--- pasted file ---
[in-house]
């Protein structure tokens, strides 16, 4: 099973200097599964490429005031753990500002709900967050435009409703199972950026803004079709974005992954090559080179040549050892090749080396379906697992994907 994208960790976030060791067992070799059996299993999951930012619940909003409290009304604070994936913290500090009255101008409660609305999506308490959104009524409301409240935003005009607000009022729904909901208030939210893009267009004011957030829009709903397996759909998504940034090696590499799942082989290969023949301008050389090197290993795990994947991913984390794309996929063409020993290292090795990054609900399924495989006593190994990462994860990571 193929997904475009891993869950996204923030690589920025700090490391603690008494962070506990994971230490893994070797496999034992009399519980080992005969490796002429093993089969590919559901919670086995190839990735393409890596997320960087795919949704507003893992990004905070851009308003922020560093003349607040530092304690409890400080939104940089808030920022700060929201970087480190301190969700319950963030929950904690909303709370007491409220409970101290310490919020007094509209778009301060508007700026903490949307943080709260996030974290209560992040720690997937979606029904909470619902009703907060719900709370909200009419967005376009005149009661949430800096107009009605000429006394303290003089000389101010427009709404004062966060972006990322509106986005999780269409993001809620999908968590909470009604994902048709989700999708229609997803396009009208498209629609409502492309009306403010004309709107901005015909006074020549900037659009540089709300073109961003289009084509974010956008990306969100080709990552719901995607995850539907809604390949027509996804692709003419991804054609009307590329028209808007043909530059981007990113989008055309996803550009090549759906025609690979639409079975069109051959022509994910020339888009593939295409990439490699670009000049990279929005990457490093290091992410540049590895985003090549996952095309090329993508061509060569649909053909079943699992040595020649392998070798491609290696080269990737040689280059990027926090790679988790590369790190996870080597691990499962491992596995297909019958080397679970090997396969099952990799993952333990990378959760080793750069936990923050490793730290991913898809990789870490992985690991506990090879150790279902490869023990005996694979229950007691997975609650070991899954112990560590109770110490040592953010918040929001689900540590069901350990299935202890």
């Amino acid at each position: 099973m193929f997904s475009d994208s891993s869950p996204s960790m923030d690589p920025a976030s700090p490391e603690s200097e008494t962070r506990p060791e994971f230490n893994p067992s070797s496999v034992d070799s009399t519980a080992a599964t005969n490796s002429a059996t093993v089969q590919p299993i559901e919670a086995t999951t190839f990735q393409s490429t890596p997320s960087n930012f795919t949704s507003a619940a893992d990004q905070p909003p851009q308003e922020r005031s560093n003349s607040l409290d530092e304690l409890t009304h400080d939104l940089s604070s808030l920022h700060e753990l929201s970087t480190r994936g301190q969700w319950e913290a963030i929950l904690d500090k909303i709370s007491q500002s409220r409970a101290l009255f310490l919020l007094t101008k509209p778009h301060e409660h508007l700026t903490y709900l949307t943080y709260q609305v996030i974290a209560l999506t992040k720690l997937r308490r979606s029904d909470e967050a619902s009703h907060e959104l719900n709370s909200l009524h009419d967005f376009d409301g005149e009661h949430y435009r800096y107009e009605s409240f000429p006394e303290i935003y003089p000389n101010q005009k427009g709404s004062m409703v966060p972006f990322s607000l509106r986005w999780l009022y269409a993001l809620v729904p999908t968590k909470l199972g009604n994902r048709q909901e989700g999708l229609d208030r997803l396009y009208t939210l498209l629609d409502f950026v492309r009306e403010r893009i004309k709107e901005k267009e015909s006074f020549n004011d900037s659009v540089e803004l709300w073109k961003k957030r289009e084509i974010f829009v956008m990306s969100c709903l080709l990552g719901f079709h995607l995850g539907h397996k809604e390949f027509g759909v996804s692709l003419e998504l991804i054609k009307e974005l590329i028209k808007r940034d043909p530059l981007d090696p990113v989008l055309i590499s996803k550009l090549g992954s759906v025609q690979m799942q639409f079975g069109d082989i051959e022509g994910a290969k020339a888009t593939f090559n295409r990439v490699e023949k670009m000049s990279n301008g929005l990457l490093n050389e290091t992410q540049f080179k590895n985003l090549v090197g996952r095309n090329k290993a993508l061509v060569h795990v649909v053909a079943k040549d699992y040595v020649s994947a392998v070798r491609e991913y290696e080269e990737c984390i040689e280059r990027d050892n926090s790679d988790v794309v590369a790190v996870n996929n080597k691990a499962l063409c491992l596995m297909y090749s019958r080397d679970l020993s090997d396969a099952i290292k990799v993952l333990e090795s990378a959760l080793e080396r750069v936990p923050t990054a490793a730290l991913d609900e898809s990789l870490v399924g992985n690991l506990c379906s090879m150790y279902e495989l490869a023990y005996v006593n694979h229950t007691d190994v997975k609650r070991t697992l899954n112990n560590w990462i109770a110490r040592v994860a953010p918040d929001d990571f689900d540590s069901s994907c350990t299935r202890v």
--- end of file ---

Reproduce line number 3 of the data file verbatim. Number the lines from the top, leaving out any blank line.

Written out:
């Amino acid at each position: 099973m193929f997904s475009d994208s891993s869950p996204s960790m923030d690589p920025a976030s700090p490391e603690s200097e008494t962070r506990p060791e994971f230490n893994p067992s070797s496999v034992d070799s009399t519980a080992a599964t005969n490796s002429a059996t093993v089969q590919p299993i559901e919670a086995t999951t190839f990735q393409s490429t890596p997320s960087n930012f795919t949704s507003a619940a893992d990004q905070p909003p851009q308003e922020r005031s560093n003349s607040l409290d530092e304690l409890t009304h400080d939104l940089s604070s808030l920022h700060e753990l929201s970087t480190r994936g301190q969700w319950e913290a963030i929950l904690d500090k909303i709370s007491q500002s409220r409970a101290l009255f310490l919020l007094t101008k509209p778009h301060e409660h508007l700026t903490y709900l949307t943080y709260q609305v996030i974290a209560l999506t992040k720690l997937r308490r979606s029904d909470e967050a619902s009703h907060e959104l719900n709370s909200l009524h009419d967005f376009d409301g005149e009661h949430y435009r800096y107009e009605s409240f000429p006394e303290i935003y003089p000389n101010q005009k427009g709404s004062m409703v966060p972006f990322s607000l509106r986005w999780l009022y269409a993001l809620v729904p999908t968590k909470l199972g009604n994902r048709q909901e989700g999708l229609d208030r997803l396009y009208t939210l498209l629609d409502f950026v492309r009306e403010r893009i004309k709107e901005k267009e015909s006074f020549n004011d900037s659009v540089e803004l709300w073109k961003k957030r289009e084509i974010f829009v956008m990306s969100c709903l080709l990552g719901f079709h995607l995850g539907h397996k809604e390949f027509g759909v996804s692709l003419e998504l991804i054609k009307e974005l590329i028209k808007r940034d043909p530059l981007d090696p990113v989008l055309i590499s996803k550009l090549g992954s759906v025609q690979m799942q639409f079975g069109d082989i051959e022509g994910a290969k020339a888009t593939f090559n295409r990439v490699e023949k670009m000049s990279n301008g929005l990457l490093n050389e290091t992410q540049f080179k590895n985003l090549v090197g996952r095309n090329k290993a993508l061509v060569h795990v649909v053909a079943k040549d699992y040595v020649s994947a392998v070798r491609e991913y290696e080269e990737c984390i040689e280059r990027d050892n926090s790679d988790v794309v590369a790190v996870n996929n080597k691990a499962l063409c491992l596995m297909y090749s019958r080397d679970l020993s090997d396969a099952i290292k990799v993952l333990e090795s990378a959760l080793e080396r750069v936990p923050t990054a490793a730290l991913d609900e898809s990789l870490v399924g992985n690991l506990c379906s090879m150790y279902e495989l490869a023990y005996v006593n694979h229950t007691d190994v997975k609650r070991t697992l899954n112990n560590w990462i109770a110490r040592v994860a953010p918040d929001d990571f689900d540590s069901s994907c350990t299935r202890v």